"My dear boy," said Mother Robin, "we shall teach you to fly as soon as your wings are strong enough."
"You are a very little bird," said his father, "and ought to be good and obedient, and wait patiently till your wing-feathers grow; and then you can soar away to some purpose."
"Wait for my wing-feathers? Humbug!" Tip-Top would say, as he sat balancing with his little short tail on the edge of the nest, and looking down through the grass and clover-heads below, and up into the blue clouds above. "Father and mother are slow old birds; they keep a fellow back with their confounded notions. If they don't hurry up, I'll take matters into my own claws, and be off some day before they know it. Look at those swallows, skimming and diving through the blue air! That's the way I want to do."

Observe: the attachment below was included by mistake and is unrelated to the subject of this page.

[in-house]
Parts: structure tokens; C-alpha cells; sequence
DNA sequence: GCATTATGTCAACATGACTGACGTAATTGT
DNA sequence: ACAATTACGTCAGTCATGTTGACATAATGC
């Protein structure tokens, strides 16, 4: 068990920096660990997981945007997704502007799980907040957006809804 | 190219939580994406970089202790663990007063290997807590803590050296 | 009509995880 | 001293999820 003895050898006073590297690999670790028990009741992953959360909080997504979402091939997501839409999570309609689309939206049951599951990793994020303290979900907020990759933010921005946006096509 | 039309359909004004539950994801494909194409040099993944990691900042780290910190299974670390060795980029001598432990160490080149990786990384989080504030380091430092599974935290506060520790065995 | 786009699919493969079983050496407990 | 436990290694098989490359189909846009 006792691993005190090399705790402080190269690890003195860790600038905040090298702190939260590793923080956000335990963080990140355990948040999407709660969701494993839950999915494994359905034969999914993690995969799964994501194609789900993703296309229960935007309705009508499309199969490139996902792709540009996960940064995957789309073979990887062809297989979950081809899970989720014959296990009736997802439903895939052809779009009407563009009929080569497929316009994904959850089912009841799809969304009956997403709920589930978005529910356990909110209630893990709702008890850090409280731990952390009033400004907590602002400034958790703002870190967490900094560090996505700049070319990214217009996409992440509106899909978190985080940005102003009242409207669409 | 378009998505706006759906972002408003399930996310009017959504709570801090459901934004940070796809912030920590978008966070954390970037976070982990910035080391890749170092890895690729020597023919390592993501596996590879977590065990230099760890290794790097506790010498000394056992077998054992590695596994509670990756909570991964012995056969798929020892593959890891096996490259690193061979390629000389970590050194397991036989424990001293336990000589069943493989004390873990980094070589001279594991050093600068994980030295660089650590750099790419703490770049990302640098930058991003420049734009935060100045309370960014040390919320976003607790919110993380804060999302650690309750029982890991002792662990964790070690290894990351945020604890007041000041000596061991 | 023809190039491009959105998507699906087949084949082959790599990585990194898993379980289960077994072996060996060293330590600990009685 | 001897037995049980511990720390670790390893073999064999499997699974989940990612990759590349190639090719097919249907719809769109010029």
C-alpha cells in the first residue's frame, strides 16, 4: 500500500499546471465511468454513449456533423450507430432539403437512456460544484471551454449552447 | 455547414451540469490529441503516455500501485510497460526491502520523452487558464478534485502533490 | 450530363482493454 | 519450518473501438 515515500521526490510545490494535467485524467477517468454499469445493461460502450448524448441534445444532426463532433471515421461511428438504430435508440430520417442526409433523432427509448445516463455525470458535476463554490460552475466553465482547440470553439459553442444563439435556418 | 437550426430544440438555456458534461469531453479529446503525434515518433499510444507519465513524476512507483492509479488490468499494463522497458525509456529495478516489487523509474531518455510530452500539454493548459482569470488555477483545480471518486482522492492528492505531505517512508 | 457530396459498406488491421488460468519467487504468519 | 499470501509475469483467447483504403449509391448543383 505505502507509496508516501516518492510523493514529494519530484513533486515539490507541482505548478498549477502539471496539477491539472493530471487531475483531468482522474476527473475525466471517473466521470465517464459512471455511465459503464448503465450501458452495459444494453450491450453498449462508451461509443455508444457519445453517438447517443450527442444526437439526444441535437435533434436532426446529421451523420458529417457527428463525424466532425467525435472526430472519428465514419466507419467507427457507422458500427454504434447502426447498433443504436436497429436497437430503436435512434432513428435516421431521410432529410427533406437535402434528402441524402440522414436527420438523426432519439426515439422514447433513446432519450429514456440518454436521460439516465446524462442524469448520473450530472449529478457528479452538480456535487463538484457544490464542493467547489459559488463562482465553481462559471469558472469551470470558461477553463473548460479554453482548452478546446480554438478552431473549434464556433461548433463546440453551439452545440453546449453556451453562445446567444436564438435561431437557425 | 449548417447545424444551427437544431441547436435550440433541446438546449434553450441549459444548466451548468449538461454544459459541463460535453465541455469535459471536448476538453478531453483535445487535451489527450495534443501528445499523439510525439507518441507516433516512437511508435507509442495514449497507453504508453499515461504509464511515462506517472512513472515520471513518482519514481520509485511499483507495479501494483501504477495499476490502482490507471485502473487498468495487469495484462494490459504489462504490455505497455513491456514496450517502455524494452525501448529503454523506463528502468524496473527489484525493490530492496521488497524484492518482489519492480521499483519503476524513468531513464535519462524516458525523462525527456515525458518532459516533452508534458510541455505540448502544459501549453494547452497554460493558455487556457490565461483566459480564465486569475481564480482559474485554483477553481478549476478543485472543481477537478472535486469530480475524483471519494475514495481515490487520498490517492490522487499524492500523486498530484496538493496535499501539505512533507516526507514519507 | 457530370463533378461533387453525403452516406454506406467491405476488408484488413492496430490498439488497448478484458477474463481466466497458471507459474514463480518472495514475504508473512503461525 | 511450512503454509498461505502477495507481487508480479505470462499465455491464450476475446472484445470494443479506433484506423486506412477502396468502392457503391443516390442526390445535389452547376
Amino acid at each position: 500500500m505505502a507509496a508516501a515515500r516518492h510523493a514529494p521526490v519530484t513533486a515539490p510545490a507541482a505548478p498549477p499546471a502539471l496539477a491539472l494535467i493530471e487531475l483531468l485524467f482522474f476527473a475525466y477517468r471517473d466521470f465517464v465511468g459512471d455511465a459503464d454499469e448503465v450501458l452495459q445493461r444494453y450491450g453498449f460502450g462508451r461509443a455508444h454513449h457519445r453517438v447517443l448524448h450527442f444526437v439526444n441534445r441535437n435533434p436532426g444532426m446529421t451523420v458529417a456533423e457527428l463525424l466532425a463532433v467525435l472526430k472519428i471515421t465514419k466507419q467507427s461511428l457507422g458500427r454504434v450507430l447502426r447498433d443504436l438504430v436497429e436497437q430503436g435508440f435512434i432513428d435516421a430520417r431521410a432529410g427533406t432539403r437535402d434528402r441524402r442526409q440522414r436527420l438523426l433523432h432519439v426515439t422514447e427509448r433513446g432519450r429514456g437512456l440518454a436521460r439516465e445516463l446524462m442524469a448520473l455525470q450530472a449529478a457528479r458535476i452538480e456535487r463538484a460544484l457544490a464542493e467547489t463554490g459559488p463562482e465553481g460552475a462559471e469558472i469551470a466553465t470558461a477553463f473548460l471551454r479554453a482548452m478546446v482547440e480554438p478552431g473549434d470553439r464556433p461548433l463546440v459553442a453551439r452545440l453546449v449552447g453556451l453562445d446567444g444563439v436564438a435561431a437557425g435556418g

"But, dear brother, the way to learn to do that is to be good and obedient while we are little, and wait till our parents think it best for us to begin."
"Shut up your preaching," said Tip-Top; "what do you girls know of flying?"
"About as much as you," said Speckle. "However, I'm sure I don't care how soon you take yourself off, for you take up more room than all the rest put together."
"You mind yourself, Master Speckle, or you'll get something you don't like," said Tip-Top, still strutting in a very cavalier way on the edge of the nest, and sticking up his little short tail quite valiantly.
"O my darlings," said their mamma, now fluttering home, "cannot I ever teach you to live in love?"